My last trip to these parts was about 2 to 3 decades ago.
The first thought is how everything has shrunk in size in comparison to those childhood memories and secondly between the highlights, you forget about the vast expanse of nothingness filled with hours of eye spy something beginning with f'all's.
First spot we camped was Marfells Beach by Lake Grassmere. A really nice DOC site with plenty of flat yoga space. I've renamed the Siccadas here Techno Beetles given the unique techno-esque chirp the lay down.
Td td td td, tk ta tk, tk ta tk.....
Weather has been cracking for a couple of days and have been basking in the sun till a cold front decided to blow in. Spent 2 nights then headed south.
Most the South Island has been in drought for the last month or so and Marlborough is no exception, with the hills looking like some sci-fi barren luna scape if not for the lush green vineyards that fill the valleys.
Kaikora hasn't seemed to have evolved much in 25 years either. Odd given the amount of money that comes in to the area from the promise of whale watching by air and boat. We stopped to check out the seals in a few places lots of young chirping at each other and playing in the surf, the only country I've driven in with road kill of the seal variety. We met up with Barbara and her friend Greg (Barbaras bikes now in storage) had a cup of tea (the exciting tee total life) and an update on what's been going on these last months.
We camped at Peketa Beach camp ground 7km south of Kaikora. The place is set up and laid out really well. Hoping for an early practice before the 10:00 am check out but it was too cold. Set off and found a picnic area near Cheviot cricket ground and frightened a few natives with our moves. Most folks just don't know what to make of it. Some will take photos, others pretend you're not there and some will even do everything to avoid you (the equivalent of crossing the road to avoid the scary yet flexible psychopath).
The thing with campsites is you just never know what to expect. They could be free and awesome or overpriced and crap. It's just pot luck really.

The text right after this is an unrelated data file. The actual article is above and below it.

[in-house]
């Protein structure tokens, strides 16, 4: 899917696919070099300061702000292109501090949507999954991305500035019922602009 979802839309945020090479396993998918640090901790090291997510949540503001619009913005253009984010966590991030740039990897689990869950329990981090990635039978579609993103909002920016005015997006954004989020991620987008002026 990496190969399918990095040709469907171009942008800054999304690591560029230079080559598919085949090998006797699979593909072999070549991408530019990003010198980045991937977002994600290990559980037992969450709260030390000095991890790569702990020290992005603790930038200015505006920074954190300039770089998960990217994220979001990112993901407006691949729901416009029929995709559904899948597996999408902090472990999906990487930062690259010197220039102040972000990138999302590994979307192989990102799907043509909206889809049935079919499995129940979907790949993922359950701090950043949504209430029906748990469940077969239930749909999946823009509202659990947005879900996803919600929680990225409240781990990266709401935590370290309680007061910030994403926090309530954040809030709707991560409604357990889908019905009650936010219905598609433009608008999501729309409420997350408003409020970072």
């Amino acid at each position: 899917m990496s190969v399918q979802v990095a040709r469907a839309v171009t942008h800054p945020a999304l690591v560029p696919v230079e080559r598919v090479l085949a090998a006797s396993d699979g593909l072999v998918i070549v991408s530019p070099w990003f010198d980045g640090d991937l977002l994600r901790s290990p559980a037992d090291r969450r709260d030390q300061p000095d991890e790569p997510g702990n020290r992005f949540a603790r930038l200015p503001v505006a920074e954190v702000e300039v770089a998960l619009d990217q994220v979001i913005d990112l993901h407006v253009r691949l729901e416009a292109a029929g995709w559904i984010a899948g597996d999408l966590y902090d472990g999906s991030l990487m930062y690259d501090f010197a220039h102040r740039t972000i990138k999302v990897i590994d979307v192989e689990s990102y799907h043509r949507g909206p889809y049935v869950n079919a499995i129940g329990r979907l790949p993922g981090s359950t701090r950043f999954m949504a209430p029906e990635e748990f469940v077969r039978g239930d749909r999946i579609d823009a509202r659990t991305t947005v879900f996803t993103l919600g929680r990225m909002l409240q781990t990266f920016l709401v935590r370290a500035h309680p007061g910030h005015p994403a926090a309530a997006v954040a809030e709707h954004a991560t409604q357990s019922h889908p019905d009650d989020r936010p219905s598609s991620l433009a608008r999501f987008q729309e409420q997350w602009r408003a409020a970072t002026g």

Rocked in to Christchurch to check out the earthquake damage and wasn't disappointed. Nearly 4 years on at a guess and there's hardly any rebuild yet. A bit embarrassing for a first world country. Nice park in the middle of town though.
Checked out the street art exhibition at the YMCA. Got a bit homesick for Shoreditch, London. (could use an all night bender with me old mucka Kurt)
Sherren found a camp out of town by a racecourse and DOC nursery. Nice cheap flat spot with early sun which was good for yoga. Even had a Chinese neighbour rocking out his yoga moves to keep us company.
While in the vicinity we drove out to Akaroa and put the car to work on some gnarly hill climbs. Holding up to the challenge we feel more comfortable about what lies ahead. Views were pretty spectacular from up there.
We then continued the journey South to spend the night at a camp by the mouth of the Rangitata River. A popular spot for salmon fishing. The camp looks like a township from a distance as its enormous and what seems to be a large permanent population. Watched an old timer bring in a pretty decent sized salmon too.
A point to note at this stage is the South Island is famous for sheep. But to date we've seen one flock. Yet we've driven by hundreds of kilometres of industrialised dairy farms. The New Zealand economy is now firmly rooted in the udders of a dairy cow. And that industry has also laid waist to what once was a beautiful countryside. It's not the scenic rustic scape I recall. Everywhere I go I see the mark of man and it doesn't look good. They have enormous watering machinery spraying the fields with gallons of water to grow grass in the cows paddocks to produce milk, I'm sure if I could do the maths it would be a scary equation.
Dare I mention the commercial pine forests?
Lake Tekapo now. Famous for it's lack of light pollution and star watching. Took a walk up Mt John to check out the observatory, then down around the lake. Completely lost the hikers legs now and getting pretty stiff. The lake is an awesome blue colour due to the colour of the local stone sand. Now waiting for the sun to go down to do some star gazing. A little cloudy but hoping that passes.
I stayed up late to check what all the fuss was about but between the sun going down and a 3/4 moon rising, it was just a bit too light. Don't get me wrong! The stars are pretty amazing here but no better than the rest of New Zealand with low light pollution. Awoke at 01:00 and 04:00 after the moon went down just to be certain and think for the ultimate experience you should come on the new moon.
It's been over a year since leaving the UK and Sherren and I haven't had more than a couple of hours apart since. And it's not always the Photoshop'ed, Facebook Fantastic you often read about. We have arguments all the time about silly shit as I'm sure most do and sometimes feel like grabbing my pack and heading bush on me jacks. (Sherren - well piss off then!)